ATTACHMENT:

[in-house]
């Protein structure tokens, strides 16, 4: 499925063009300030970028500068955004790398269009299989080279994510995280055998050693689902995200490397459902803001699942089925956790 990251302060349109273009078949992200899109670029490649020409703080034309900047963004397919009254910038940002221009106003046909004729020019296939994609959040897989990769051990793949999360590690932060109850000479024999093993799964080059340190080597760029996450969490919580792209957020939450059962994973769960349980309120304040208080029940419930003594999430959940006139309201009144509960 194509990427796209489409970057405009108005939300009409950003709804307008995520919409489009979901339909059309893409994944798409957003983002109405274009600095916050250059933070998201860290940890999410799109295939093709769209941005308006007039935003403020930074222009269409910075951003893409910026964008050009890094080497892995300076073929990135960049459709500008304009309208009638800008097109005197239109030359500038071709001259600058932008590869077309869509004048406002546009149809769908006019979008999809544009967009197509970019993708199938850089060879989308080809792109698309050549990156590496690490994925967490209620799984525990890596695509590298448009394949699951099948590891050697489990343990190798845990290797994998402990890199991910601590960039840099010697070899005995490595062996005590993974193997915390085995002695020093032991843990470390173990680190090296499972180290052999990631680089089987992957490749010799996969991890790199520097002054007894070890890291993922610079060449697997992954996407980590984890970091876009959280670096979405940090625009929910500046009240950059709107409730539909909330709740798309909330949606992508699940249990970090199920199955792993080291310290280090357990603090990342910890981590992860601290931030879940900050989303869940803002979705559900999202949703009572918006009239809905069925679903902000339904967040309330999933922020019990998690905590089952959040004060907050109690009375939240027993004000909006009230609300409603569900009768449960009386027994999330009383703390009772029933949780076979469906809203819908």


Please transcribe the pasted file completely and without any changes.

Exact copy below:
[in-house]
């Protein structure tokens, strides 16, 4: 499925063009300030970028500068955004790398269009299989080279994510995280055998050693689902995200490397459902803001699942089925956790 990251302060349109273009078949992200899109670029490649020409703080034309900047963004397919009254910038940002221009106003046909004729020019296939994609959040897989990769051990793949999360590690932060109850000479024999093993799964080059340190080597760029996450969490919580792209957020939450059962994973769960349980309120304040208080029940419930003594999430959940006139309201009144509960 194509990427796209489409970057405009108005939300009409950003709804307008995520919409489009979901339909059309893409994944798409957003983002109405274009600095916050250059933070998201860290940890999410799109295939093709769209941005308006007039935003403020930074222009269409910075951003893409910026964008050009890094080497892995300076073929990135960049459709500008304009309208009638800008097109005197239109030359500038071709001259600058932008590869077309869509004048406002546009149809769908006019979008999809544009967009197509970019993708199938850089060879989308080809792109698309050549990156590496690490994925967490209620799984525990890596695509590298448009394949699951099948590891050697489990343990190798845990290797994998402990890199991910601590960039840099010697070899005995490595062996005590993974193997915390085995002695020093032991843990470390173990680190090296499972180290052999990631680089089987992957490749010799996969991890790199520097002054007894070890890291993922610079060449697997992954996407980590984890970091876009959280670096979405940090625009929910500046009240950059709107409730539909909330709740798309909330949606992508699940249990970090199920199955792993080291310290280090357990603090990342910890981590992860601290931030879940900050989303869940803002979705559900999202949703009572918006009239809905069925679903902000339904967040309330999933922020019990998690905590089952959040004060907050109690009375939240027993004000909006009230609300409603569900009768449960009386027994999330009383703390009772029933949780076979469906809203819908």